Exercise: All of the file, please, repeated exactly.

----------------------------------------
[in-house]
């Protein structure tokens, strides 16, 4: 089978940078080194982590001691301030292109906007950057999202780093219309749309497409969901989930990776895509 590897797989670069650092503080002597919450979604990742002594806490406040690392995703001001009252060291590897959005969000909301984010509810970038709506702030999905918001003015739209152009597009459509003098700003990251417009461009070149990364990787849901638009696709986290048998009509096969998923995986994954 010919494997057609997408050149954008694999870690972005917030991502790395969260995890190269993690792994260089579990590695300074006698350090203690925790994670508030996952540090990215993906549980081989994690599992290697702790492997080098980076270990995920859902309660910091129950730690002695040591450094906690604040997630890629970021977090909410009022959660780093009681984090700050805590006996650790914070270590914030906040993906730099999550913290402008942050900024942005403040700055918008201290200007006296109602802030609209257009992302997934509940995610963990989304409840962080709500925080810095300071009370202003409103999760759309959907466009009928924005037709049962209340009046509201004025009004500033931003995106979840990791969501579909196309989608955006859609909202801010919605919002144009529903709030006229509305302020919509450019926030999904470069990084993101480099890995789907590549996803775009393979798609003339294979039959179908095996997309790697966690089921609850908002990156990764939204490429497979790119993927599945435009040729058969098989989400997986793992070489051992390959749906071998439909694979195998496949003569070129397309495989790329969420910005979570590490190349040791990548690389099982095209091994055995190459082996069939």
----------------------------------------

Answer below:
[in-house]
């Protein structure tokens, strides 16, 4: 089978940078080194982590001691301030292109906007950057999202780093219309749309497409969901989930990776895509 590897797989670069650092503080002597919450979604990742002594806490406040690392995703001001009252060291590897959005969000909301984010509810970038709506702030999905918001003015739209152009597009459509003098700003990251417009461009070149990364990787849901638009696709986290048998009509096969998923995986994954 010919494997057609997408050149954008694999870690972005917030991502790395969260995890190269993690792994260089579990590695300074006698350090203690925790994670508030996952540090990215993906549980081989994690599992290697702790492997080098980076270990995920859902309660910091129950730690002695040591450094906690604040997630890629970021977090909410009022959660780093009681984090700050805590006996650790914070270590914030906040993906730099999550913290402008942050900024942005403040700055918008201290200007006296109602802030609209257009992302997934509940995610963990989304409840962080709500925080810095300071009370202003409103999760759309959907466009009928924005037709049962209340009046509201004025009004500033931003995106979840990791969501579909196309989608955006859609909202801010919605919002144009529903709030006229509305302020919509450019926030999904470069990084993101480099890995789907590549996803775009393979798609003339294979039959179908095996997309790697966690089921609850908002990156990764939204490429497979790119993927599945435009040729058969098989989400997986793992070489051992390959749906071998439909694979195998496949003569070129397309495989790329969420910005979570590490190349040791990548690389099982095209091994055995190459082996069939």